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Gaza auto racers struggle to compete abroad

Oct. 5, 2013 2:31 P.M. (Updated: Oct. 30, 2013 5:37 P.M.)
By: Alexa Stevens
JERUSALEM (Ma'an) -- "This competition," director Johan Ericksson started Thursday, "can be described as the Arab Idol for petrol heads."

The audience at Jerusalem's Dar Issam Nashashibi Center laughed appreciatively as he introduced his new documentary, "The Road to Silverstone."

The film chronicles a group of Palestinian students who travel to England to enter the Formula Student competition at Silverstone Circuit, known as the home of British Motor Racing.

The road to Silverstone proved to be bumpy for the students of Khan Younis Training College, a school located in Southern Gaza and founded in 2006 by UNRWA, the UN's Palestine refugee agency.

After shipments of new parts from Italy failed to arrive, the Khan Younis team found new, or rather old, supplies for their production. Taking parts from older cars, including dated Fiat Puntos, the team spent a year and a half designing and constructing one from scratch, making the first Palestinian Formula One car.

Ghassan Abu-Orf, the protagonist of the film and dean of the college, obtained permission to leave Gaza through Israel's Erez crossing to attend the documentary's debut in East Jerusalem.

He noted that there were "alarms" which warned him "that (they) may not be able to get there," such as the students' requests for visas being denied or the refusal of the Gaza government to let them leave. After two tries, all but one member of the group successfully exited Gaza, all of them for the first time.

In his film, Eriksson includes a lingering scene of the group boarding their first flight, destined for London. As technical students, they understand the risks associated with the man-made aircraft.

"As for aviation nothing is perfect … There shouldn't be problems but an engine failure can happen at any time," one student notes.

After successfully arriving at Silverstone, the team is barraged with culture shock, notably the resources of the other teams.

"The boys were checking out the competing cars. I remember one of them saying 'Let's go back to Gaza.' The other cars are not like ours," the team's business manager says.

After an entire day re-assembling their car and undergoing inspection from Silverstone's "scrutineers" -- the technical assessors come from companies such as Jaguar and Aston Motors -- the students return to their hotel room to prepare for the business model competition the next day.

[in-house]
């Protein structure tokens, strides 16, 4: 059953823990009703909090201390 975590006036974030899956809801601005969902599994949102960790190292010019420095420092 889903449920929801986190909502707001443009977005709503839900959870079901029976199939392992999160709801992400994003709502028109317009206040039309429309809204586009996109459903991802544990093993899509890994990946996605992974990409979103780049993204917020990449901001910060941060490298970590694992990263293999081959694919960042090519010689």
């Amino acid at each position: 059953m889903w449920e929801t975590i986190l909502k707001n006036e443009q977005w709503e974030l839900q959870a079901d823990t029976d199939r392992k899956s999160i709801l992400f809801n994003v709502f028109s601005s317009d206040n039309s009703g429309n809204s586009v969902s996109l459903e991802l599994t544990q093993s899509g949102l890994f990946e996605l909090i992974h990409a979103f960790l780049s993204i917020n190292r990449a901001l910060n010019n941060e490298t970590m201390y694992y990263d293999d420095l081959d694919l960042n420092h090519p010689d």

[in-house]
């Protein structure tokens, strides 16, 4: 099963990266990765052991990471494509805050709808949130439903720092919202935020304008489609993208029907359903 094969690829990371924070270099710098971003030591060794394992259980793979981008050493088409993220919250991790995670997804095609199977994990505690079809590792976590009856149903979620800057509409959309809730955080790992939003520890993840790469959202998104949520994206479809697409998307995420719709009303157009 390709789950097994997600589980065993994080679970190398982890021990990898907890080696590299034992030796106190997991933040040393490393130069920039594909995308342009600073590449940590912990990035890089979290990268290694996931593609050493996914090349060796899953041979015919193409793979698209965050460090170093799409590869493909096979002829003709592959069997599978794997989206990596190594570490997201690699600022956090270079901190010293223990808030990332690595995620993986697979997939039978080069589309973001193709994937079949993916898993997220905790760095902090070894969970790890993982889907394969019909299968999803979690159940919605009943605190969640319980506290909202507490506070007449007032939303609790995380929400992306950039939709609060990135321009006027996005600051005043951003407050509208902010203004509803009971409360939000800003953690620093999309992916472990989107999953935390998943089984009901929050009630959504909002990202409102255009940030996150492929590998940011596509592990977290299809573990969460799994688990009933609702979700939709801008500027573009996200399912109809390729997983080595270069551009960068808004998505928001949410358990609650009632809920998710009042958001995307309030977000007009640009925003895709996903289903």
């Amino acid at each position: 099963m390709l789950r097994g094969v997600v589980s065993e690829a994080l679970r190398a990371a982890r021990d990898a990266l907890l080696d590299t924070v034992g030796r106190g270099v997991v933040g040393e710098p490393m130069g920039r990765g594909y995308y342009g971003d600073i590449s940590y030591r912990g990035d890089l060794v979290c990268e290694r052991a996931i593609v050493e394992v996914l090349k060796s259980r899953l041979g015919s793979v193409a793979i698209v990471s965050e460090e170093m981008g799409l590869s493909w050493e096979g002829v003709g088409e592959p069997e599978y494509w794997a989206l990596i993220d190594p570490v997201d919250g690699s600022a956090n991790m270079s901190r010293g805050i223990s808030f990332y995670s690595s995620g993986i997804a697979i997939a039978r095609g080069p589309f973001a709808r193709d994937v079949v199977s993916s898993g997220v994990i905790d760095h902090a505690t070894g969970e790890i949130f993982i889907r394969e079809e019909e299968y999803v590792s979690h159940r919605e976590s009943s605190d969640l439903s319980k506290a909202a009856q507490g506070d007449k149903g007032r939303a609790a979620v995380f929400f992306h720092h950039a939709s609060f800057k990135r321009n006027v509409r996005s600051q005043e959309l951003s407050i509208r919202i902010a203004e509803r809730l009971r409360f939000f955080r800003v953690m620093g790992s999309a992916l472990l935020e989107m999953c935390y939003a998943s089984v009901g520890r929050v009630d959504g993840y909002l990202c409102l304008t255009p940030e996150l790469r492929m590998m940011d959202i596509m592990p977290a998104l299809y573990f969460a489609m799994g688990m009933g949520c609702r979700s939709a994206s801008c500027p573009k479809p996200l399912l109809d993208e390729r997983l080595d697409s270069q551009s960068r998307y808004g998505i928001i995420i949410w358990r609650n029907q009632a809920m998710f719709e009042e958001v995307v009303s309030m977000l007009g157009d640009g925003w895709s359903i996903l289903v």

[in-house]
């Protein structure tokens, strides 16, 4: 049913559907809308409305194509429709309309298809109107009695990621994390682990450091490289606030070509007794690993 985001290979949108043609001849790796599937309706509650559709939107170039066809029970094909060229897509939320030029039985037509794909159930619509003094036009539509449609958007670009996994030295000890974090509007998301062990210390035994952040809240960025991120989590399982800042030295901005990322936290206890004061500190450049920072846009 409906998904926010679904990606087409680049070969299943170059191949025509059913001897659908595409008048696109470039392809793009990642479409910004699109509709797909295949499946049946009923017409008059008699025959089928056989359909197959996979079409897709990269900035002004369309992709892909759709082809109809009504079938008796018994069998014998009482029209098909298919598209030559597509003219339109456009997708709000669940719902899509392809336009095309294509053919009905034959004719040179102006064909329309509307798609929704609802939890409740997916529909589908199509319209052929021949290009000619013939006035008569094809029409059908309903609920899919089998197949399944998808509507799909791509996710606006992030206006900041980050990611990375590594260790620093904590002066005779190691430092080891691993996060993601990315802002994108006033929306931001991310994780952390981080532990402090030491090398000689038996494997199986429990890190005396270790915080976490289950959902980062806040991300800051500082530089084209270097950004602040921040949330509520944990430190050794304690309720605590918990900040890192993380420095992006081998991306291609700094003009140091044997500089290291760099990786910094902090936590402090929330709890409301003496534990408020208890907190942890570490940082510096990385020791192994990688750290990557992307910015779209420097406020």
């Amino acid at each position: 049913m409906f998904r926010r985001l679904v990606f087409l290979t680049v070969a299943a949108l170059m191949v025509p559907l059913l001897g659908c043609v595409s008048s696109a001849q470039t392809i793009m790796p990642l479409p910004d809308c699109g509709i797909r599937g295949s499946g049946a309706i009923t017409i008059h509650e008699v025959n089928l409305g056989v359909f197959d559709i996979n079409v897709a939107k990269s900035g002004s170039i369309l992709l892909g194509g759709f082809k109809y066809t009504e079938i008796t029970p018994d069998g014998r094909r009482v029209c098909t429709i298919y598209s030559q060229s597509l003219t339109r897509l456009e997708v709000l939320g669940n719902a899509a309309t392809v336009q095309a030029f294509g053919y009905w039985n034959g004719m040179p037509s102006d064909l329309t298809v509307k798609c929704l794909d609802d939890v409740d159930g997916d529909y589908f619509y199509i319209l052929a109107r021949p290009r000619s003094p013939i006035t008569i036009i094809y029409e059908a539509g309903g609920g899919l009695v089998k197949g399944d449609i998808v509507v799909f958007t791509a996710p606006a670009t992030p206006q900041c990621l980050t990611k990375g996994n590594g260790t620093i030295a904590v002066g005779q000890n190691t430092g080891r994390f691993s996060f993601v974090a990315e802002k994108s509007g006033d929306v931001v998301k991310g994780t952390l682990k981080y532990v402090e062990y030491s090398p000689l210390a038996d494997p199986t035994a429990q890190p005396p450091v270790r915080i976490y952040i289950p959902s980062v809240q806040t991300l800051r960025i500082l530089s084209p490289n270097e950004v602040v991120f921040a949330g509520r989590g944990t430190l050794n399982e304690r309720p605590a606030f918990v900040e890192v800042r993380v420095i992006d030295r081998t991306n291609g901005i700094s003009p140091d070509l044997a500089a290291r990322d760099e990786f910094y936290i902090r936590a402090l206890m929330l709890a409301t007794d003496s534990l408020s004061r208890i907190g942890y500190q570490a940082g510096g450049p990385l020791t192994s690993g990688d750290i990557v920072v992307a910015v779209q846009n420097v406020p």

As they go over calculations, their presentation and the final details, Abu-Orf reminds the team that this "a chance to prove to the world that we can live just like them."

Hard work and ambition pays off. The Khan Younis team came in third in the business competition, an unexpectedly high result. Race day was characteristically rainy, and even though the KYTC team lost the one race they entered, the team still cheered as if they had won.

After Wednesday's screening concluded, Abu-Orf took the microphone to speak about his motivation.

"Telling them that hard working is the real way, is the real route, to achieving, especially being under occupation, and under siege, and in our circumstances," he said.

And the circumstances facing the team back home are close to indomitable.

UNRWA spokesman Chris Gunness describes the situation in Gaza as a "poverty trap" due to Israel's blockade of the coastal territory, which wrecks "economic havoc" and condemns many to unemployment and aid dependency.

Asked about the team's future, Abu-Orf said that the economic situation in Gaza is "really bad."

"Even for degree holders" he said, finding work can be hard. "Although they have been trained to maintain, commission, repair moving cars, the complex situation in Gaza wouldn't allow them to even to take a chance, with braveness, to start such work."

Ericksson, the director, emphasized the dual role the film played in creating potential change.

"You need to bring it to the Palestinians, but at the same time you need to push it, and just do the sales pitch and sell it," he said.

Gunness agrees: "The film is a great way to build bridges between one of the most isolated societies on the planet and global audiences. It showcases the amazing inventiveness, determination and creativity of people in Gaza and is shows what they could achieve if given half a chance."

After touring the Nordic states, the film is being premiered worldwide.
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